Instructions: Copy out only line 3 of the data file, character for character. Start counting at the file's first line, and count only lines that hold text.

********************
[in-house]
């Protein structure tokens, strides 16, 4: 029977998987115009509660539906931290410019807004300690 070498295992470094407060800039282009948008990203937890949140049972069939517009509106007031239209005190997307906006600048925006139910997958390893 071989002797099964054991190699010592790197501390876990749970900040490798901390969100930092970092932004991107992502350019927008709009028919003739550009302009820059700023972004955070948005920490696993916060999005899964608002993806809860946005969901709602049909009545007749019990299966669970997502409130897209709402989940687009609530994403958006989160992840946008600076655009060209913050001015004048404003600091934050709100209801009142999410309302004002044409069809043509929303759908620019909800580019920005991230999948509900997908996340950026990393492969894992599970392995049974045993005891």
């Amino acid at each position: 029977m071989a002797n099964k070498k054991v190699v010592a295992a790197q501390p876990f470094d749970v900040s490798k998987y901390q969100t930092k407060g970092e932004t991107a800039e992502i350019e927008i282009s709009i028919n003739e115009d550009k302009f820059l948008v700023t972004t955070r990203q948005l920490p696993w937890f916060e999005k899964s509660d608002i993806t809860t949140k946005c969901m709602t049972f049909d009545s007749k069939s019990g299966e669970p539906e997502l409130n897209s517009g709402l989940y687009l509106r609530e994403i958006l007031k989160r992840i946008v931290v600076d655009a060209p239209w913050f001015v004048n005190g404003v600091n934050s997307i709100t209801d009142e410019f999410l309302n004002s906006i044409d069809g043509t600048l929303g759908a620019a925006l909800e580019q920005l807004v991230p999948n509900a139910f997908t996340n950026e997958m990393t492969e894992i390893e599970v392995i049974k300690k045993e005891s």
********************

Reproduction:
């Amino acid at each position: 029977m071989a002797n099964k070498k054991v190699v010592a295992a790197q501390p876990f470094d749970v900040s490798k998987y901390q969100t930092k407060g970092e932004t991107a800039e992502i350019e927008i282009s709009i028919n003739e115009d550009k302009f820059l948008v700023t972004t955070r990203q948005l920490p696993w937890f916060e999005k899964s509660d608002i993806t809860t949140k946005c969901m709602t049972f049909d009545s007749k069939s019990g299966e669970p539906e997502l409130n897209s517009g709402l989940y687009l509106r609530e994403i958006l007031k989160r992840i946008v931290v600076d655009a060209p239209w913050f001015v004048n005190g404003v600091n934050s997307i709100t209801d009142e410019f999410l309302n004002s906006i044409d069809g043509t600048l929303g759908a620019a925006l909800e580019q920005l807004v991230p999948n509900a139910f997908t996340n950026e997958m990393t492969e894992i390893e599970v392995i049974k300690k045993e005891s």